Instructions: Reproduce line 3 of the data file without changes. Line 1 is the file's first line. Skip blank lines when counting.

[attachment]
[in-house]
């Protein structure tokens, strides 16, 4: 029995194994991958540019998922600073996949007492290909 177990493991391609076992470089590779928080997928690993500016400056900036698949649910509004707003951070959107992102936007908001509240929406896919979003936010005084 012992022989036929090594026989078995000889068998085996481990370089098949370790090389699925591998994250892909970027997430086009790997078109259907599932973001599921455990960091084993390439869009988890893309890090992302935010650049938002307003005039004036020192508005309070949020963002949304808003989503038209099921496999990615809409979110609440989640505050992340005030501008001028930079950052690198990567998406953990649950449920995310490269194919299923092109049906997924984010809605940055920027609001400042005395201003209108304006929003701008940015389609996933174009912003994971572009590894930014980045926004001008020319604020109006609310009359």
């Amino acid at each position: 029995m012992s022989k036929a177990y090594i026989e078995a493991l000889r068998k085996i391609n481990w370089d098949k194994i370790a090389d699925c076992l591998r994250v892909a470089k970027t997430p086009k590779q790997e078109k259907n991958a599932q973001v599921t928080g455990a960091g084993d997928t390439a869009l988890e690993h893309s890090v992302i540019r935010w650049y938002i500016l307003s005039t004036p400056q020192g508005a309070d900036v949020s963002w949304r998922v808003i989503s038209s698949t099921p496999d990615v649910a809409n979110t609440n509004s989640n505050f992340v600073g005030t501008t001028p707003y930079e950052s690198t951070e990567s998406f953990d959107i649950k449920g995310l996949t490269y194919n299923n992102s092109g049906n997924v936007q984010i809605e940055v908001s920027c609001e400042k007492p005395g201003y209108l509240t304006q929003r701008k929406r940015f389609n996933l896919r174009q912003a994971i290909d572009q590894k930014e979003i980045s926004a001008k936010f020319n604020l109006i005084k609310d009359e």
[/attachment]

């Amino acid at each position: 029995m012992s022989k036929a177990y090594i026989e078995a493991l000889r068998k085996i391609n481990w370089d098949k194994i370790a090389d699925c076992l591998r994250v892909a470089k970027t997430p086009k590779q790997e078109k259907n991958a599932q973001v599921t928080g455990a960091g084993d997928t390439a869009l988890e690993h893309s890090v992302i540019r935010w650049y938002i500016l307003s005039t004036p400056q020192g508005a309070d900036v949020s963002w949304r998922v808003i989503s038209s698949t099921p496999d990615v649910a809409n979110t609440n509004s989640n505050f992340v600073g005030t501008t001028p707003y930079e950052s690198t951070e990567s998406f953990d959107i649950k449920g995310l996949t490269y194919n299923n992102s092109g049906n997924v936007q984010i809605e940055v908001s920027c609001e400042k007492p005395g201003y209108l509240t304006q929003r701008k929406r940015f389609n996933l896919r174009q912003a994971i290909d572009q590894k930014e979003i980045s926004a001008k936010f020319n604020l109006i005084k609310d009359e």